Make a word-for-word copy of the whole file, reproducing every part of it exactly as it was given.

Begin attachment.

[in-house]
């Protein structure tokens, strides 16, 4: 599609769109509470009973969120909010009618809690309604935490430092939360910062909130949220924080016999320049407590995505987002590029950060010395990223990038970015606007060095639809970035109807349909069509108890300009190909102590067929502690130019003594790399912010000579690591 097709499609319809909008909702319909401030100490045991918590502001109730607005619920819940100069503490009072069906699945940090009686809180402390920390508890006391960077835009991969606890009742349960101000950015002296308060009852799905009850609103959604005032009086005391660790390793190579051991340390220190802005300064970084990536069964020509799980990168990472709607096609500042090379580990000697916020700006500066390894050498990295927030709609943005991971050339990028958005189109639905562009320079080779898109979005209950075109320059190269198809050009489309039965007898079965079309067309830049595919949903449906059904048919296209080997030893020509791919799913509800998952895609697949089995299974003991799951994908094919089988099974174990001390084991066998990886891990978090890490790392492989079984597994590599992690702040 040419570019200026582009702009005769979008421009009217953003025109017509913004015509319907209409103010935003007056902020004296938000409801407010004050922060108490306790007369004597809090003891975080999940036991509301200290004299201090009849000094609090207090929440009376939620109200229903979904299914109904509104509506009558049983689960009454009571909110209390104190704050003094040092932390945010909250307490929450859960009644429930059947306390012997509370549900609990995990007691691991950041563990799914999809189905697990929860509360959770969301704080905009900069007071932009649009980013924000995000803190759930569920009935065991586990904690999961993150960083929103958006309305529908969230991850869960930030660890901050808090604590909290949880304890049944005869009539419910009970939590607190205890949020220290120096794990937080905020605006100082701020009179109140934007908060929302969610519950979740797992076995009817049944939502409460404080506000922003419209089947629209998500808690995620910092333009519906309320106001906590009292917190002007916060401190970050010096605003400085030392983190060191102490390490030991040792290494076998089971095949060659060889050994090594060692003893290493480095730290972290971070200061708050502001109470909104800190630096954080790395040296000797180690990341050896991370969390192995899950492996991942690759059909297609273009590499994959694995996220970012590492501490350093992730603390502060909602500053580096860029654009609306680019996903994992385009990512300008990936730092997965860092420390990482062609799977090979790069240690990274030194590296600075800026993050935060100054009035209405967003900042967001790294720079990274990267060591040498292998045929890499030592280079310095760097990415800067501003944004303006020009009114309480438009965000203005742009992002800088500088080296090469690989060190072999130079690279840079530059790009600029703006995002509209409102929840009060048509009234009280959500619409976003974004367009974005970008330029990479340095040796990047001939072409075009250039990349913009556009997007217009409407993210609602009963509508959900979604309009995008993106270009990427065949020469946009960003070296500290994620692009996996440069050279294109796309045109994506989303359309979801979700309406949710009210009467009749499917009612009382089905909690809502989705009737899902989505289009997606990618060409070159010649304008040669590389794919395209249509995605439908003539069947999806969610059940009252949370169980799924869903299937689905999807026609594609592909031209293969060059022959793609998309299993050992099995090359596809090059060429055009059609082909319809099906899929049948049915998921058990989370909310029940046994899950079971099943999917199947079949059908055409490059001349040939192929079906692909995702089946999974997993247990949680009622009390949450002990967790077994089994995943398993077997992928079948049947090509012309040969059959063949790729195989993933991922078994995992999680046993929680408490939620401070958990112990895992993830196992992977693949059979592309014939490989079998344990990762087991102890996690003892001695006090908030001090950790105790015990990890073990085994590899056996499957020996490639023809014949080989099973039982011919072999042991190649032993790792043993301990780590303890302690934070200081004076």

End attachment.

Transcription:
[in-house]
């Protein structure tokens, strides 16, 4: 599609769109509470009973969120909010009618809690309604935490430092939360910062909130949220924080016999320049407590995505987002590029950060010395990223990038970015606007060095639809970035109807349909069509108890300009190909102590067929502690130019003594790399912010000579690591 097709499609319809909008909702319909401030100490045991918590502001109730607005619920819940100069503490009072069906699945940090009686809180402390920390508890006391960077835009991969606890009742349960101000950015002296308060009852799905009850609103959604005032009086005391660790390793190579051991340390220190802005300064970084990536069964020509799980990168990472709607096609500042090379580990000697916020700006500066390894050498990295927030709609943005991971050339990028958005189109639905562009320079080779898109979005209950075109320059190269198809050009489309039965007898079965079309067309830049595919949903449906059904048919296209080997030893020509791919799913509800998952895609697949089995299974003991799951994908094919089988099974174990001390084991066998990886891990978090890490790392492989079984597994590599992690702040 040419570019200026582009702009005769979008421009009217953003025109017509913004015509319907209409103010935003007056902020004296938000409801407010004050922060108490306790007369004597809090003891975080999940036991509301200290004299201090009849000094609090207090929440009376939620109200229903979904299914109904509104509506009558049983689960009454009571909110209390104190704050003094040092932390945010909250307490929450859960009644429930059947306390012997509370549900609990995990007691691991950041563990799914999809189905697990929860509360959770969301704080905009900069007071932009649009980013924000995000803190759930569920009935065991586990904690999961993150960083929103958006309305529908969230991850869960930030660890901050808090604590909290949880304890049944005869009539419910009970939590607190205890949020220290120096794990937080905020605006100082701020009179109140934007908060929302969610519950979740797992076995009817049944939502409460404080506000922003419209089947629209998500808690995620910092333009519906309320106001906590009292917190002007916060401190970050010096605003400085030392983190060191102490390490030991040792290494076998089971095949060659060889050994090594060692003893290493480095730290972290971070200061708050502001109470909104800190630096954080790395040296000797180690990341050896991370969390192995899950492996991942690759059909297609273009590499994959694995996220970012590492501490350093992730603390502060909602500053580096860029654009609306680019996903994992385009990512300008990936730092997965860092420390990482062609799977090979790069240690990274030194590296600075800026993050935060100054009035209405967003900042967001790294720079990274990267060591040498292998045929890499030592280079310095760097990415800067501003944004303006020009009114309480438009965000203005742009992002800088500088080296090469690989060190072999130079690279840079530059790009600029703006995002509209409102929840009060048509009234009280959500619409976003974004367009974005970008330029990479340095040796990047001939072409075009250039990349913009556009997007217009409407993210609602009963509508959900979604309009995008993106270009990427065949020469946009960003070296500290994620692009996996440069050279294109796309045109994506989303359309979801979700309406949710009210009467009749499917009612009382089905909690809502989705009737899902989505289009997606990618060409070159010649304008040669590389794919395209249509995605439908003539069947999806969610059940009252949370169980799924869903299937689905999807026609594609592909031209293969060059022959793609998309299993050992099995090359596809090059060429055009059609082909319809099906899929049948049915998921058990989370909310029940046994899950079971099943999917199947079949059908055409490059001349040939192929079906692909995702089946999974997993247990949680009622009390949450002990967790077994089994995943398993077997992928079948049947090509012309040969059959063949790729195989993933991922078994995992999680046993929680408490939620401070958990112990895992993830196992992977693949059979592309014939490989079998344990990762087991102890996690003892001695006090908030001090950790105790015990990890073990085994590899056996499957020996490639023809014949080989099973039982011919072999042991190649032993790792043993301990780590303890302690934070200081004076």